How to make peace with your period

How to make peace with your period


Racheal Lee

I was 14 years old.

I was playing at the park after school and my younger sister pointed down at me and shouted: “Look Racheal, you’re bleeding!”. All the kids that lived on my entire street, turned to look at the bloodstain I had on my pants.

I ran home confused, upset and I felt ashamed.

When I got home my mum looked surprised and said with a smile, “Rach this is your first period, this means that you will bleed every month now”. I had no idea what was happening and I remember thinking, “Oh my god, everyone is going to know and so will Dad”.

After that day, my menstrual cycle was never regular, so my period kept popping up in the most embarrassing places. Like when I was laying on the beach in my bikini when I was at my friend’s birthday pool party and in the middle of the night when I was sleeping!  Not only did my period come unexpectedly, it also came with really unpleasant symptoms like, making me irritable and rebellious, making my boobs hurt, making me crave big bowls of pasta and massive pimples on my nose.

It was no wonder at the age of 15 I decided to go on the pill. After all, my doctor said it will cure all the problems I was having and most of all, I could control when my period decides to show up.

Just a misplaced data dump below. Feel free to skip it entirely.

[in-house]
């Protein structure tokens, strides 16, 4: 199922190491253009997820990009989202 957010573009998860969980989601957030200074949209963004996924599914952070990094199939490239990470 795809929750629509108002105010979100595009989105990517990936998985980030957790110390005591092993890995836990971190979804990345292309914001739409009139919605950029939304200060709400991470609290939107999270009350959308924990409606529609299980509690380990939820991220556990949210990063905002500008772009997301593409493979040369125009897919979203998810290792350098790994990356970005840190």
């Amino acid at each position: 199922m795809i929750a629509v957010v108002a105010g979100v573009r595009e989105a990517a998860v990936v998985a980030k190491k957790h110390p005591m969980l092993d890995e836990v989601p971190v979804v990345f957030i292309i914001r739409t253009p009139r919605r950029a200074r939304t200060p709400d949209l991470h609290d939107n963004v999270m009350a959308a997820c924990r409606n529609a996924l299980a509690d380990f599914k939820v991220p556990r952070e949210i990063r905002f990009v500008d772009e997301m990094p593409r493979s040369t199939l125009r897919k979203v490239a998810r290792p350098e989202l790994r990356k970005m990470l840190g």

Looking back at my younger self, I really loathed having my period. It made me feel dirty, it made me feel ashamed and I found it really irritating that it came every month or so. My mother never really sat me down and explained what was happening in my body. This made me think of the topic as taboo, and not to be spoken about, which is pretty crazy because women have had their period since the beginning of time.

Now that I am older, I have realised, how scared I was. I wish I had someone there to tell me that I was going to go through something completely normal and natural, that I’m not the only person going through this and that everything is going to be ok. I wish someone had told me that my period is something I should not be ashamed or embarrassed about. In fact, we should speak about our periods and we should embrace this natural gift.

My advice for those who had a similar experience is to clear the negative memories and thoughts about your period. What I’ve done is written a letter to my younger self, my 14-year-old self. In this letter, I’ve given younger me the advice I needed to hear, that my body was going through incredible growth and that I should embrace this transition. So here is my letter to myself, the girl that ran home, this letter is for you.


For more visit:

Back to blog

Leave a comment